I saw a recipe for green tea shortbread cookies with white ganache filling and fell in love with it. But here, it is quite hard to get any matcha, the few Amazon marketplace sellers have very high prices.
Now I want to use this as an inspiration to create a new recipe. I want to have a shortbread cookie which has a light, summery flavor added to the dough. As I can't get matcha, I don't think I can do something else from the grassy corner, but a fruity taste would be good enough.
The problem is that this recipe works because the matcha is a dry powder. I know of other recipes which include a dry powder, such as mandelkipferl, but I can't think of a fruity powder to use. And I am afraid that adding fruit-based ingredients will make the dough too liquid. My current best idea is to proceed like making raspberry leather, but after I have reduced the strained raspberry juice, to add it to the dough instead of letting it dry. I am not sure if it will work.
- Do you think the raspberry idea will work, and why (or why not)?
- If you think that raspberries will work, what is the best form of incorporating them? How to get the product as dry as possible without it hardening?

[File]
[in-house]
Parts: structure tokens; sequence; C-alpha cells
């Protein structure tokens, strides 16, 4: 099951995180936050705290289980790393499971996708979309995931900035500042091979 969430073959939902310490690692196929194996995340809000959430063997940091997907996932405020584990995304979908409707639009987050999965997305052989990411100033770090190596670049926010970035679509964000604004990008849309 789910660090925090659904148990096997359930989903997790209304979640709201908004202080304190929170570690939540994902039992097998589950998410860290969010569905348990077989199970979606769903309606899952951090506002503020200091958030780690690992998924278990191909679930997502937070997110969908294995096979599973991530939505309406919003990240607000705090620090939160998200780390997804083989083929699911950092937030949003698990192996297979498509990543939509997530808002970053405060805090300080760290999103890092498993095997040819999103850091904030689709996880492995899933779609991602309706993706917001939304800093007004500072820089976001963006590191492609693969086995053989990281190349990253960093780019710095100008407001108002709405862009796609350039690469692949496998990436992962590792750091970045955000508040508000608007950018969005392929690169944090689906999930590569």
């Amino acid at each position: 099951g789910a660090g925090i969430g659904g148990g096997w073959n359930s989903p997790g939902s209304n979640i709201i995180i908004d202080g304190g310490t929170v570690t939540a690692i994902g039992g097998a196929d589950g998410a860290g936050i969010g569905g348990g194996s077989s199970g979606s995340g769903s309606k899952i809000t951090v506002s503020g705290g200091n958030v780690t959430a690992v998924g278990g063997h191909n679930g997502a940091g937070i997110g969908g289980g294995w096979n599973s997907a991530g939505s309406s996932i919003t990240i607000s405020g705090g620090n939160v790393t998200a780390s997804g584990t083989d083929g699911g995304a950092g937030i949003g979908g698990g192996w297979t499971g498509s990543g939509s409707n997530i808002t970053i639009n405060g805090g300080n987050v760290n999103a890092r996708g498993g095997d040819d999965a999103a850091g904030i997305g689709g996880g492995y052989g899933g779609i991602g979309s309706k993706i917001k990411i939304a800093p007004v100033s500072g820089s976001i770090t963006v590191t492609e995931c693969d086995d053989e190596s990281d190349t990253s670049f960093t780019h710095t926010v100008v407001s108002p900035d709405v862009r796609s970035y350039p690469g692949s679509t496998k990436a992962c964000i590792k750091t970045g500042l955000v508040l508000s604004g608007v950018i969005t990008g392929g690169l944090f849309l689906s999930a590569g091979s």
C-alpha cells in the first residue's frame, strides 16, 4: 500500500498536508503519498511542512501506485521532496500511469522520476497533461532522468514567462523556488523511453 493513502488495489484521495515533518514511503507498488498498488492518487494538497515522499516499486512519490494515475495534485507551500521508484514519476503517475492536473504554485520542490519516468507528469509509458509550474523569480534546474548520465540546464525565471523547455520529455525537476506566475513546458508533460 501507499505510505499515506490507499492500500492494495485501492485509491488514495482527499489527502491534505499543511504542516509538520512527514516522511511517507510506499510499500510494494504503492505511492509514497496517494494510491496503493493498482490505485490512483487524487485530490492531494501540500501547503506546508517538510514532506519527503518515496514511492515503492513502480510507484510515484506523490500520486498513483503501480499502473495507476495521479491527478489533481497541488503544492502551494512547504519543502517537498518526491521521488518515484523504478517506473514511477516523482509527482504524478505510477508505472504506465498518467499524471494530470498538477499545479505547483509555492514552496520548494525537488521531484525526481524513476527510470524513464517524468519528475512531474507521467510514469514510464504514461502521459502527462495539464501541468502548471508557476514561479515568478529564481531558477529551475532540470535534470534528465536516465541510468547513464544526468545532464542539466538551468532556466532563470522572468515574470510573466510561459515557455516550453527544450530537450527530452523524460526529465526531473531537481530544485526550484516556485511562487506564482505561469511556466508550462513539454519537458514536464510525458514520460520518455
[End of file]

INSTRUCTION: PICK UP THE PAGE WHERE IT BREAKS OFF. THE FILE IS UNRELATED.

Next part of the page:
- How much raspberry juice/syrup can I add before it changes the dough too much?
- How should I change my dough working methods after the addition of raspberry juice/syrup?
- Can you think of any other method which will give me a fruity or grassy tasting cookie dough?
- The taste should be incorporated in the dough itself. Not in the filling, and not be present as chunks in the dough (the way scones have raisins, etc.).
- The taste should be of summer fruit or herb(s). Not maple, almond, nutmeg, chocolate, etc. - I know these are easy to incorporate, but it is not what I want to do right now.
- The taste should come from the plant itself. I know I can get powder intended for flavoring water or milk, consisting of dextrose and synthetic aromas, but I don't want that.
- The taste should pair well with the white chocolate ganache.
- I don't insist on keeping the texture absolutely the same as a shortbread cookie. After all, I will be adding wet ingredients where there were none. But I still want it to be close enough to be recognized as a shortbread derivative, I don't want to create a baked pancake or a chewy cookie, or something else.